Advancing the rights of migrant workers throughout the Middle East

Return to research Posted on Jan 4 2010

While we are not against progress, innovation and growth, we feel that during all the excitement about the opening of the the Burj Khalifa (formerly known as Burj Dubai), it is forgotten that those who built it, mainly south-Asian migrant workers, have paid a high price for this ambitious project. Those workers toiled 12 hour a day, 6 days a week for pay as little as $4 per day.

The workers continuously protested against the poor working conditions and low pay, despite the fact that strikes and unionizing are illegal according to UAE law. In 2004, thousands of workers protested before the Ministry of Labour, only to be dispersed by police and threatened with mass deportations. Sporadic protests continued in 2005, with the largest labor protest in the history of the UAE in September 2005, when 7,000 workers staged a three-hour protest. In March 2006, 2,500 workers rioted at the Burj Khalifa site, demanding a raise in their pay. In response to this, protesters were once again threatened with mass deportation. In November 2007, workers at the Burj Khalifa site held a strike again, demanding better living conditions and pay.

Those workers are willing to break the law to protest against their conditions because they are, simply put, abysmal. Arabtec, which built the Burj Khalifa/Dubai houses its workers in filthy labor camps. One dweller of the Arabtec labor camp described it this way: “The latrines are so filthy we cannot use them, we are so disgusted. The roads are full of garbage and waterlogged. Living and moving about here is a great problem. We suffer greatly”. A BBC investigation came to similar conclusion about the overcrowded labor camps that overflowed with sewage.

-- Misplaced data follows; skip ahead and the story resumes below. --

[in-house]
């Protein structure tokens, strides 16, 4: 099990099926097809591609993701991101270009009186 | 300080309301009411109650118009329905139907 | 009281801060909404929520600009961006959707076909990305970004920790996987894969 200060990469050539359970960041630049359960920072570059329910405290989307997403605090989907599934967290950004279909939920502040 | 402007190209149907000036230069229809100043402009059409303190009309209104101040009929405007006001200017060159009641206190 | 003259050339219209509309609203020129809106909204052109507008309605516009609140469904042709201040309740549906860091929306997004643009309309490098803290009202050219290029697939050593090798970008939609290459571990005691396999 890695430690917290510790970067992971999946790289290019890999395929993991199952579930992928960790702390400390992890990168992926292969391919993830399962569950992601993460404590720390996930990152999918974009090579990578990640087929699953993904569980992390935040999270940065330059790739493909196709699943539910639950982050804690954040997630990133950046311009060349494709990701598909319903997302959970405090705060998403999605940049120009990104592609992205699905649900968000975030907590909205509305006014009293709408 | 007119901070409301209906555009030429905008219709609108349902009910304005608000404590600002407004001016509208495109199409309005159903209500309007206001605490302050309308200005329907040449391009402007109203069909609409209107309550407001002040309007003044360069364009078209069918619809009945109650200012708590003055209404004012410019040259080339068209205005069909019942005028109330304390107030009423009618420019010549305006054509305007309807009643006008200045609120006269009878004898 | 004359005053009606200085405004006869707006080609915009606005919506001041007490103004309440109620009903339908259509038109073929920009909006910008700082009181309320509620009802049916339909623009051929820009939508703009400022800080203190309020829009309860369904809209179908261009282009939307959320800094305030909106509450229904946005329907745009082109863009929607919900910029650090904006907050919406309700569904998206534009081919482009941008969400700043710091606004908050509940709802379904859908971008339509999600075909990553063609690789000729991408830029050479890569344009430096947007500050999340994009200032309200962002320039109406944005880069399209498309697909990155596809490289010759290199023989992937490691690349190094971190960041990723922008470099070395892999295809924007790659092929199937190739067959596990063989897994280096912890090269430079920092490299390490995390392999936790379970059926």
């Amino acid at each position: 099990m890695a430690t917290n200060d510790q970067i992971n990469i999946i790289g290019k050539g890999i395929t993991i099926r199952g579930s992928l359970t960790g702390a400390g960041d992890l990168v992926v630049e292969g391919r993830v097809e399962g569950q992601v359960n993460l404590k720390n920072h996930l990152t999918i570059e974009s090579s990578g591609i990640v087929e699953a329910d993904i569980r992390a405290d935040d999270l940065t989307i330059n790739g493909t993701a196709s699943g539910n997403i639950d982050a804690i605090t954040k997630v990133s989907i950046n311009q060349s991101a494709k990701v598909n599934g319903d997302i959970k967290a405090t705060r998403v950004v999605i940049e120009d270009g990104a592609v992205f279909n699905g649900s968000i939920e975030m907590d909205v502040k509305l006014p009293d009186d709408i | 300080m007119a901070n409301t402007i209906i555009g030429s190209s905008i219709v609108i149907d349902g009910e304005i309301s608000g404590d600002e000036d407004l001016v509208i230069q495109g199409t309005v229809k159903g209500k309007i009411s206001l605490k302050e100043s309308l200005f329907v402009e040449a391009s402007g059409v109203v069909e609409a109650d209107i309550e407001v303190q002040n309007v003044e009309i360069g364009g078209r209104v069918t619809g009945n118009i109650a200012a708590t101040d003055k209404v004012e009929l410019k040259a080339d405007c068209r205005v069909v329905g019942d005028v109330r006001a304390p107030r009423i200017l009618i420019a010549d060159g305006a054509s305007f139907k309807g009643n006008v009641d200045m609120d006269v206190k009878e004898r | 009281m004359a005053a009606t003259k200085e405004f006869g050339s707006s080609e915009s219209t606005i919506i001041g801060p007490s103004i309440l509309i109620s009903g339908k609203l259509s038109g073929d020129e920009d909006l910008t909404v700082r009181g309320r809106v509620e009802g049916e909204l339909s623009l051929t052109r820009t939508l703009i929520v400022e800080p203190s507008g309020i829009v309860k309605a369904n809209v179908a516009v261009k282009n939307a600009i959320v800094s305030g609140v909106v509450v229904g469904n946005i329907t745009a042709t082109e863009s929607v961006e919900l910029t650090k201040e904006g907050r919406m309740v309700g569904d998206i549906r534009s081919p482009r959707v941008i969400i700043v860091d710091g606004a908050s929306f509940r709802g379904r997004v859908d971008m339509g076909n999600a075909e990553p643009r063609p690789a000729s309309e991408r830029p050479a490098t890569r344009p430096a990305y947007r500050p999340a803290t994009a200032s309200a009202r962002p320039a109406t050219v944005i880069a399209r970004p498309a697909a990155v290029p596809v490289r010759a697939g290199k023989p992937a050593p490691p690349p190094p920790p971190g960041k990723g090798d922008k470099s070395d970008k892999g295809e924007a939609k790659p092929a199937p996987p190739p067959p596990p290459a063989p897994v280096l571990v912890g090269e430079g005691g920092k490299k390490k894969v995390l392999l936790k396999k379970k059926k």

A Human Rights Watch report from November 2006 about construction workers in the UAE found that “on average a migrant construction worker earns $175 a month (the average per capita income in the UAE is $2,106 a month).” The report found several abuses that construction workers suffer in the UAE, including “unpaid or extremely low wages, several years of indebtedness to recruitment agencies for fees that UAE law says only employers should pay, the withholding of employees’ passports, and hazardous working conditions that result in apparently high rates of death and injury.”

Research, UAE, Working conditions

22 thoughts on “Behind the Glamorous Facade of the Burj Khalifa

  1. [...] This post was mentioned on Twitter by MideastYouth and maximal is me, Migrant Rights. Migrant Rights said: Behind the Glamorous Facade of the Burj Khalifa http://bit.ly/7aGh76 #MigrantRights #burjDubai [...]

  2. [...] was originally posted on Migrant-Rights.org Retweet Share on Facebook Migrant Workers, UAE Report this post Share This Print Trackback [...]

  3. [...] earned a measly UK£4.34 a day, and laborers earned UK£2.84 at the site in 2006. According to a report by Human Rights Watch, ‘the workers were housed in abysmal conditions, their pay was often [...]

  4. Lindsay says:

    This is typical of the wealthy classes of the current World. Their cats live & eat much better than the labourers of this building.

    But to state the bleeding obvious…the world at large & the Governments where these poor people come from DO NOT CARE!!!

  5. AKM Mohsin says:

    It’s very good article

  6. [...] mohammad’s ascension. it’s an incredibly beautiful building, though unsurprisingly cemented with blood. i should be reading for my thesis probably. in about 15 mins we will instead fly to ooty for a few [...]

  7. EPSE says:

    Well if they can’t control their population then human slavery will.

    The reason why the average salaries are under horse ass in india and other asian countries cause of the number of people. Theres 2000 people for 1 job in india then what the fuck do you expect.

    Until they cant control their numbers they aint better than animals and they deserve to be used as slaves.

    • Danny says:

      Totally agree, lets get rid of the all white council estates in the UK too, they never work and cost the tax payer!

  8. Frank says:

    I agree with EPSE. Using as slaves those who were born, not of their own volition, into a world lackingthe proper resources to provide for them seems the best course of action. They deserve this punishment, and the punishment is just. I applaud you EPSE on your bravery for saying what needs to be said.